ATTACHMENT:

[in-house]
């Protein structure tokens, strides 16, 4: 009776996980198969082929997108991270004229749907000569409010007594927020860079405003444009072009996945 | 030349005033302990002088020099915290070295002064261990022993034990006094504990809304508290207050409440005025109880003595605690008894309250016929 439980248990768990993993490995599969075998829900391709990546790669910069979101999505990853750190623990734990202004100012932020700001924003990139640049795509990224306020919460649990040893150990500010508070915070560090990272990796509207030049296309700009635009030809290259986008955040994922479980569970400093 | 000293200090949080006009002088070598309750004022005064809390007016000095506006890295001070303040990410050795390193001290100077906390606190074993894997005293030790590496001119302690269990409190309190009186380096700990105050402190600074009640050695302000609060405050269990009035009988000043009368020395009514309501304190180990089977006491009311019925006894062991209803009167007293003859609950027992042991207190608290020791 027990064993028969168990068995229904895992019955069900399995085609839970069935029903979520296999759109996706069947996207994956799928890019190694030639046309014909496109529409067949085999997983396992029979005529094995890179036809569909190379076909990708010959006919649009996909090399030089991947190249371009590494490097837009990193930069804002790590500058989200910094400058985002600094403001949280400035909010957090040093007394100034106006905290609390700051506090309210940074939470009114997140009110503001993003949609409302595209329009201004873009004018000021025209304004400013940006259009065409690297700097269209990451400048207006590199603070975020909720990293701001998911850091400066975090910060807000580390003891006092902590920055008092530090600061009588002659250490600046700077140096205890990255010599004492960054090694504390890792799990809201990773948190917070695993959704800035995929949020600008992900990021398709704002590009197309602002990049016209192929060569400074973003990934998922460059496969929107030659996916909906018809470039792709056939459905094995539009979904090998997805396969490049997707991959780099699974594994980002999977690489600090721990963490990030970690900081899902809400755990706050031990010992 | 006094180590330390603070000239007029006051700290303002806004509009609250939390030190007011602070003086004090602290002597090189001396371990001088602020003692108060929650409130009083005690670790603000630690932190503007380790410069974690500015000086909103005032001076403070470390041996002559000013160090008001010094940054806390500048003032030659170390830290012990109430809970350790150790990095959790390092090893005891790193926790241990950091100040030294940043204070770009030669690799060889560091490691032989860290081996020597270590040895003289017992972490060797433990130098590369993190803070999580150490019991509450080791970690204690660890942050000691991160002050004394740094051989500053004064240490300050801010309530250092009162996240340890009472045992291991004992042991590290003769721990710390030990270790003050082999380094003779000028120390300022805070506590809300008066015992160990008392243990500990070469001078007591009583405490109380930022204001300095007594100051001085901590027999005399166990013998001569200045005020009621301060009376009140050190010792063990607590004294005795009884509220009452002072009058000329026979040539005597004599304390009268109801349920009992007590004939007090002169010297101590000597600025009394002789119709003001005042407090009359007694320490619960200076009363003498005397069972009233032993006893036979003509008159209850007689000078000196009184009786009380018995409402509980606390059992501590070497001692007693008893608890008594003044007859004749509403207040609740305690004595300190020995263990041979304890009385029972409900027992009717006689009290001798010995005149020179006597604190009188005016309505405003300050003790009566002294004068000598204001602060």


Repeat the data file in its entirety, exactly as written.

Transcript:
[in-house]
């Protein structure tokens, strides 16, 4: 009776996980198969082929997108991270004229749907000569409010007594927020860079405003444009072009996945 | 030349005033302990002088020099915290070295002064261990022993034990006094504990809304508290207050409440005025109880003595605690008894309250016929 439980248990768990993993490995599969075998829900391709990546790669910069979101999505990853750190623990734990202004100012932020700001924003990139640049795509990224306020919460649990040893150990500010508070915070560090990272990796509207030049296309700009635009030809290259986008955040994922479980569970400093 | 000293200090949080006009002088070598309750004022005064809390007016000095506006890295001070303040990410050795390193001290100077906390606190074993894997005293030790590496001119302690269990409190309190009186380096700990105050402190600074009640050695302000609060405050269990009035009988000043009368020395009514309501304190180990089977006491009311019925006894062991209803009167007293003859609950027992042991207190608290020791 027990064993028969168990068995229904895992019955069900399995085609839970069935029903979520296999759109996706069947996207994956799928890019190694030639046309014909496109529409067949085999997983396992029979005529094995890179036809569909190379076909990708010959006919649009996909090399030089991947190249371009590494490097837009990193930069804002790590500058989200910094400058985002600094403001949280400035909010957090040093007394100034106006905290609390700051506090309210940074939470009114997140009110503001993003949609409302595209329009201004873009004018000021025209304004400013940006259009065409690297700097269209990451400048207006590199603070975020909720990293701001998911850091400066975090910060807000580390003891006092902590920055008092530090600061009588002659250490600046700077140096205890990255010599004492960054090694504390890792799990809201990773948190917070695993959704800035995929949020600008992900990021398709704002590009197309602002990049016209192929060569400074973003990934998922460059496969929107030659996916909906018809470039792709056939459905094995539009979904090998997805396969490049997707991959780099699974594994980002999977690489600090721990963490990030970690900081899902809400755990706050031990010992 | 006094180590330390603070000239007029006051700290303002806004509009609250939390030190007011602070003086004090602290002597090189001396371990001088602020003692108060929650409130009083005690670790603000630690932190503007380790410069974690500015000086909103005032001076403070470390041996002559000013160090008001010094940054806390500048003032030659170390830290012990109430809970350790150790990095959790390092090893005891790193926790241990950091100040030294940043204070770009030669690799060889560091490691032989860290081996020597270590040895003289017992972490060797433990130098590369993190803070999580150490019991509450080791970690204690660890942050000691991160002050004394740094051989500053004064240490300050801010309530250092009162996240340890009472045992291991004992042991590290003769721990710390030990270790003050082999380094003779000028120390300022805070506590809300008066015992160990008392243990500990070469001078007591009583405490109380930022204001300095007594100051001085901590027999005399166990013998001569200045005020009621301060009376009140050190010792063990607590004294005795009884509220009452002072009058000329026979040539005597004599304390009268109801349920009992007590004939007090002169010297101590000597600025009394002789119709003001005042407090009359007694320490619960200076009363003498005397069972009233032993006893036979003509008159209850007689000078000196009184009786009380018995409402509980606390059992501590070497001692007693008893608890008594003044007859004749509403207040609740305690004595300190020995263990041979304890009385029972409900027992009717006689009290001798010995005149020179006597604190009188005016309505405003300050003790009566002294004068000598204001602060």